Saturday, September 06, 2008

Impin' Ain't Easy

I signed up for an Intro to Improv class recently, and I was honestly quite humbled. After watching so many seasons of Whose Line Is It Anyway?, I was thinking I will kill in this class. I was looking for the props (my favorite game) on day one.

Improv, my friends, especially for the novice, is not easy. But it’s a lot of fun.

The first concept I struggled with is: Don’t try to be funny. That’s really, really hard when it’s your life’s goal to make people laugh. Like a class clown, there’s nothing I enjoy more than breaking up the room with a quick line. But coming up with a quick line in the game of improv ping-pong (you feed up the line or your partner feeds one to you) isn’t like a classroom situation, or the perfect set up at an office meeting. The best lines are the ones that come out of left field, that surprise everyone, even yourself. Your mistakes are often gold.

You also accept anything another actor gives you – the “Yes, and…” concept. It’s totally affirmative. It’s also a best practice to make your partner(s) always look good. This positive environment is simply awesome. I left my first class with a smile and 15 new friends. There wasn’t one person in the room I didn’t like; and that's a first.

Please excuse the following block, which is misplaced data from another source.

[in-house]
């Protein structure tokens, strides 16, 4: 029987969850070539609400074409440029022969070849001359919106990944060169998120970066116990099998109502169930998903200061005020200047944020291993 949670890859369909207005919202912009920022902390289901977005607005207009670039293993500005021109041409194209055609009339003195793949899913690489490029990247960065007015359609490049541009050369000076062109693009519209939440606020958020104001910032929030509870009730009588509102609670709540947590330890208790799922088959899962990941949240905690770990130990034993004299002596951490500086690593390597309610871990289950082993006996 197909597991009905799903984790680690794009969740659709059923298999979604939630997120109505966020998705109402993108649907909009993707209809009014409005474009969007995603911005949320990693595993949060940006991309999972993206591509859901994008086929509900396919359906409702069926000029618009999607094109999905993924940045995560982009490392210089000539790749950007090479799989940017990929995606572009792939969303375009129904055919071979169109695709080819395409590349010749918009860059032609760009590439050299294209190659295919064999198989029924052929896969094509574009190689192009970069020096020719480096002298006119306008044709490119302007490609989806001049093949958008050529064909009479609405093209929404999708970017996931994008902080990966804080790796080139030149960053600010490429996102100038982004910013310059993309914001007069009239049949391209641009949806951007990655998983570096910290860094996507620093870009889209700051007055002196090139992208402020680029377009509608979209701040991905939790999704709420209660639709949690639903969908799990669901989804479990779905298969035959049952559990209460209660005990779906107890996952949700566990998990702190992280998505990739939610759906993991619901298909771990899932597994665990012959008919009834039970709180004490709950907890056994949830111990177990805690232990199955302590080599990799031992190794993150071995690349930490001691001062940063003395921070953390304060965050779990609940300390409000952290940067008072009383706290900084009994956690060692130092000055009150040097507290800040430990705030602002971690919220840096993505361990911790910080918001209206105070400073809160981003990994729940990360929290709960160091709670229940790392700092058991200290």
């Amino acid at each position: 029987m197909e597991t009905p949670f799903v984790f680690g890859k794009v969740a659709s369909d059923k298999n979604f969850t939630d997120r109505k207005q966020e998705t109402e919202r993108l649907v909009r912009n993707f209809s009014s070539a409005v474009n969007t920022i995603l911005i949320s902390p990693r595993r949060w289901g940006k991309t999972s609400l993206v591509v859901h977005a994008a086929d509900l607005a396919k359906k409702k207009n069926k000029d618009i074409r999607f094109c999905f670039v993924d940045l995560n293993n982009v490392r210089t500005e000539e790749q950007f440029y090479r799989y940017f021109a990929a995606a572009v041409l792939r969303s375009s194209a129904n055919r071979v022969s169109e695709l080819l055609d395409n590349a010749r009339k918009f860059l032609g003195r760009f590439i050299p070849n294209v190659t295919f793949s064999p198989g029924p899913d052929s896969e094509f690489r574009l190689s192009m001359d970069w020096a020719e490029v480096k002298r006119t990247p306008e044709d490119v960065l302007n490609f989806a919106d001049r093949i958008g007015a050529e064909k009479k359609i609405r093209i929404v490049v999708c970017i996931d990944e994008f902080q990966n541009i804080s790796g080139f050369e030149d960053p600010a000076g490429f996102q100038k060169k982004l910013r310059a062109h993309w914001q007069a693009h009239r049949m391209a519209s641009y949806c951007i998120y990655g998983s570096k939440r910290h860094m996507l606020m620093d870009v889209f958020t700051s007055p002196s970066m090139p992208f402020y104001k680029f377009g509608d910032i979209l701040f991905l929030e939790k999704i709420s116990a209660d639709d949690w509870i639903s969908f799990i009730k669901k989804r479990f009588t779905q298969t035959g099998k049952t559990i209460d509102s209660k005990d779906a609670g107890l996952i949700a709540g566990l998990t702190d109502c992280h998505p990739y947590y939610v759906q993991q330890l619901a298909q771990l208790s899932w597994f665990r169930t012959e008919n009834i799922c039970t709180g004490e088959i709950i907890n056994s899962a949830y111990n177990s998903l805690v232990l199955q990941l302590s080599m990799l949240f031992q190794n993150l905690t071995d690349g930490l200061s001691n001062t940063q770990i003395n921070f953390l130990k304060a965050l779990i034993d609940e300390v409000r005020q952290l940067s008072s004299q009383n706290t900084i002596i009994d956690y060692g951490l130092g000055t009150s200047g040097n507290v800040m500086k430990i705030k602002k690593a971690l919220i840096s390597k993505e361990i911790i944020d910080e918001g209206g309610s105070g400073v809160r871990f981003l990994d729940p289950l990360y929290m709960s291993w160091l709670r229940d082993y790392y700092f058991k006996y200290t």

I’m not an actor, so a lot of this is brand new to me. I actually took the class because I want to be more spontaneous in my writing. I love my reactive comedy, but writing doesn’t work like that. I need to start it. I also want to give standup a shot, and I really have to build my confidence on stage. This will help me do that.

Another core concept is: Don’t think about what you’re going to say before you get up there. Again, not easy! But it makes total sense. Improv is not scripted. Thinking about what you’re going to say and delivering the perfect one-liner sounds contrived to the audience and simply disappoints. And you can get caught off guard when another actor goes in a direction you’re not expecting.

If you believe what you’re saying, so will your audience. But when I clear my mind, it often stays that way and I freeze. And then I don't know what I'm saying, let alone selling it. And that is humbling.

Then I worry so much about not being funny, that I fulfill my own prophecy. So I’m going to work on keeping my mind empty, not freezing up, not trying to be the class clown, and see what comes out of my mouth.

And I can’t wait for more games and techniques. It’s so much fun! Even when I tank.

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